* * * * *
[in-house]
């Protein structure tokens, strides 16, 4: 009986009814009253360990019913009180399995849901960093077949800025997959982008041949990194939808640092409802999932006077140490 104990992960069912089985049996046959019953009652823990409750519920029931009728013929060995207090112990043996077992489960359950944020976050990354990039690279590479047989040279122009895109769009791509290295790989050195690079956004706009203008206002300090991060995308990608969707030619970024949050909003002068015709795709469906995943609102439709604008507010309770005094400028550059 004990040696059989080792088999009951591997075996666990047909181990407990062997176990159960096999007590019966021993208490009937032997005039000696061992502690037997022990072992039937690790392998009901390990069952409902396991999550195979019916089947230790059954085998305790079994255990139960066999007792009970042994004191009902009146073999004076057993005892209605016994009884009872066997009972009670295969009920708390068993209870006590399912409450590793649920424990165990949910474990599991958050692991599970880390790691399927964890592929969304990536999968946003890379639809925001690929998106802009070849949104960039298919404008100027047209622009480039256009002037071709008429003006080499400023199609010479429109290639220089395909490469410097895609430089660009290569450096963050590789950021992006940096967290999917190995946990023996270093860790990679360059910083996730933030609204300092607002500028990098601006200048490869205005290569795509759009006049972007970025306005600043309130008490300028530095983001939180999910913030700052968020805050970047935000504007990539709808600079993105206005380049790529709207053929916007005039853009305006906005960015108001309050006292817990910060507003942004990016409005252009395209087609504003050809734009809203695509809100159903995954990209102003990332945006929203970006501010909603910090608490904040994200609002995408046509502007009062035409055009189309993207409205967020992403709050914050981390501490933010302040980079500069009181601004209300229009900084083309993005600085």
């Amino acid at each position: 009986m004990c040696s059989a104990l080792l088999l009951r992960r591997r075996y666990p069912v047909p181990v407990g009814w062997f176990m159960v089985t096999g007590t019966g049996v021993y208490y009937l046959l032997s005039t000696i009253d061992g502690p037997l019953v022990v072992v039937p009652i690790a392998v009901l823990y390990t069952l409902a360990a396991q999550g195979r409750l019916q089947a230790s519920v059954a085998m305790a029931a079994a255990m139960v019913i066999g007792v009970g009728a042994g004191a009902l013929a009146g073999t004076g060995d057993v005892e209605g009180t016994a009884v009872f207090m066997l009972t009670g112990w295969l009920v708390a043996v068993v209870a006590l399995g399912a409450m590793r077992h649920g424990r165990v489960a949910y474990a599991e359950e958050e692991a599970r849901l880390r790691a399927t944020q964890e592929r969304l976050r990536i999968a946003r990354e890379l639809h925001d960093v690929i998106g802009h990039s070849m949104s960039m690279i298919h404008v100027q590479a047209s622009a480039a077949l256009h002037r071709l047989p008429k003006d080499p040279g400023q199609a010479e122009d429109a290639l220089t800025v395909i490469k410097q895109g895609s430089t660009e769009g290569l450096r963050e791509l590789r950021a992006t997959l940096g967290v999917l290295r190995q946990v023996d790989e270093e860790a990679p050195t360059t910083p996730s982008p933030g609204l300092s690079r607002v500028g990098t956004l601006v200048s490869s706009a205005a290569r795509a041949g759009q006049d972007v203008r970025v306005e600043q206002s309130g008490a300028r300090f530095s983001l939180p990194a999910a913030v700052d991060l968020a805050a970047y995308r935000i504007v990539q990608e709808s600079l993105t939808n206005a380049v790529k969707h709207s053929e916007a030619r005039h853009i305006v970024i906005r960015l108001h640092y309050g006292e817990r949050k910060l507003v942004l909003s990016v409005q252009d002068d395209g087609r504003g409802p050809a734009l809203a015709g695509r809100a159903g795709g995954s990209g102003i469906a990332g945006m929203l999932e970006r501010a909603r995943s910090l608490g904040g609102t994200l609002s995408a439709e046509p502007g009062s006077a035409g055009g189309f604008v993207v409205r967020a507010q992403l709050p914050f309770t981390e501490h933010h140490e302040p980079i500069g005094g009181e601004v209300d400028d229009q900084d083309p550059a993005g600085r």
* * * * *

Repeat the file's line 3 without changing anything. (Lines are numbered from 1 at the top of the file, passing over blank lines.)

């Amino acid at each position: 009986m004990c040696s059989a104990l080792l088999l009951r992960r591997r075996y666990p069912v047909p181990v407990g009814w062997f176990m159960v089985t096999g007590t019966g049996v021993y208490y009937l046959l032997s005039t000696i009253d061992g502690p037997l019953v022990v072992v039937p009652i690790a392998v009901l823990y390990t069952l409902a360990a396991q999550g195979r409750l019916q089947a230790s519920v059954a085998m305790a029931a079994a255990m139960v019913i066999g007792v009970g009728a042994g004191a009902l013929a009146g073999t004076g060995d057993v005892e209605g009180t016994a009884v009872f207090m066997l009972t009670g112990w295969l009920v708390a043996v068993v209870a006590l399995g399912a409450m590793r077992h649920g424990r165990v489960a949910y474990a599991e359950e958050e692991a599970r849901l880390r790691a399927t944020q964890e592929r969304l976050r990536i999968a946003r990354e890379l639809h925001d960093v690929i998106g802009h990039s070849m949104s960039m690279i298919h404008v100027q590479a047209s622009a480039a077949l256009h002037r071709l047989p008429k003006d080499p040279g400023q199609a010479e122009d429109a290639l220089t800025v395909i490469k410097q895109g895609s430089t660009e769009g290569l450096r963050e791509l590789r950021a992006t997959l940096g967290v999917l290295r190995q946990v023996d790989e270093e860790a990679p050195t360059t910083p996730s982008p933030g609204l300092s690079r607002v500028g990098t956004l601006v200048s490869s706009a205005a290569r795509a041949g759009q006049d972007v203008r970025v306005e600043q206002s309130g008490a300028r300090f530095s983001l939180p990194a999910a913030v700052d991060l968020a805050a970047y995308r935000i504007v990539q990608e709808s600079l993105t939808n206005a380049v790529k969707h709207s053929e916007a030619r005039h853009i305006v970024i906005r960015l108001h640092y309050g006292e817990r949050k910060l507003v942004l909003s990016v409005q252009d002068d395209g087609r504003g409802p050809a734009l809203a015709g695509r809100a159903g795709g995954s990209g102003i469906a990332g945006m929203l999932e970006r501010a909603r995943s910090l608490g904040g609102t994200l609002s995408a439709e046509p502007g009062s006077a035409g055009g189309f604008v993207v409205r967020a507010q992403l709050p914050f309770t981390e501490h933010h140490e302040p980079i500069g005094g009181e601004v209300d400028d229009q900084d083309p550059a993005g600085r």